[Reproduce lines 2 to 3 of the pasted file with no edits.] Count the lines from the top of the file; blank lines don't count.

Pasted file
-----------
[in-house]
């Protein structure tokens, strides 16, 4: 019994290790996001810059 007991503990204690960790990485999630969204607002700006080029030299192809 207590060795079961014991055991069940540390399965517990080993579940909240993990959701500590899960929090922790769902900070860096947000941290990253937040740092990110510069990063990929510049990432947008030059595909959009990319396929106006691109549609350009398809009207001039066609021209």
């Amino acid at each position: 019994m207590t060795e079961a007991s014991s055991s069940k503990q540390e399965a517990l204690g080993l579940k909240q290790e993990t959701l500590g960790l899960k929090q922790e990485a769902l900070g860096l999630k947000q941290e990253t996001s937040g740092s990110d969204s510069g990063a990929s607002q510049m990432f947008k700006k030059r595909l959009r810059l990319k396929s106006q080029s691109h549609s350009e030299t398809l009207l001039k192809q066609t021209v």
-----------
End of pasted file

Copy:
């Protein structure tokens, strides 16, 4: 019994290790996001810059 007991503990204690960790990485999630969204607002700006080029030299192809 207590060795079961014991055991069940540390399965517990080993579940909240993990959701500590899960929090922790769902900070860096947000941290990253937040740092990110510069990063990929510049990432947008030059595909959009990319396929106006691109549609350009398809009207001039066609021209």
């Amino acid at each position: 019994m207590t060795e079961a007991s014991s055991s069940k503990q540390e399965a517990l204690g080993l579940k909240q290790e993990t959701l500590g960790l899960k929090q922790e990485a769902l900070g860096l999630k947000q941290e990253t996001s937040g740092s990110d969204s510069g990063a990929s607002q510049m990432f947008k700006k030059r595909l959009r810059l990319k396929s106006q080029s691109h549609s350009e030299t398809l009207l001039k192809q066609t021209v």